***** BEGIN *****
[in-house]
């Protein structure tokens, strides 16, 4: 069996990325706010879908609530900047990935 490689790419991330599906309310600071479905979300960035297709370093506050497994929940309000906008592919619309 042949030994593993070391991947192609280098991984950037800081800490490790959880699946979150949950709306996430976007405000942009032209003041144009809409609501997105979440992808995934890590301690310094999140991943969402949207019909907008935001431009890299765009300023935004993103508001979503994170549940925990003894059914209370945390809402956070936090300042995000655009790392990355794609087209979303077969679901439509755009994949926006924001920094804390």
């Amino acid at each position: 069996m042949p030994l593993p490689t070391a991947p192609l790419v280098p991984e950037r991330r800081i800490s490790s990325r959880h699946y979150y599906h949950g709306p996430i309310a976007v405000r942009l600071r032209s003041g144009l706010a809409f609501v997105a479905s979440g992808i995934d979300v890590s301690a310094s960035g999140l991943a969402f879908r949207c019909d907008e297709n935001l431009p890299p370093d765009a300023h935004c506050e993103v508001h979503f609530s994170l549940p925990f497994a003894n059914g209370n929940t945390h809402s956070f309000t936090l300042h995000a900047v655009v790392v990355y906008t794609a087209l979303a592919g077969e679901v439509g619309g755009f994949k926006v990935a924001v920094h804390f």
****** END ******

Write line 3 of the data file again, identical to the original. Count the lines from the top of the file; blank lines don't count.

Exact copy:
């Amino acid at each position: 069996m042949p030994l593993p490689t070391a991947p192609l790419v280098p991984e950037r991330r800081i800490s490790s990325r959880h699946y979150y599906h949950g709306p996430i309310a976007v405000r942009l600071r032209s003041g144009l706010a809409f609501v997105a479905s979440g992808i995934d979300v890590s301690a310094s960035g999140l991943a969402f879908r949207c019909d907008e297709n935001l431009p890299p370093d765009a300023h935004c506050e993103v508001h979503f609530s994170l549940p925990f497994a003894n059914g209370n929940t945390h809402s956070f309000t936090l300042h995000a900047v655009v790392v990355y906008t794609a087209l979303a592919g077969e679901v439509g619309g755009f994949k926006v990935a924001v920094h804390f």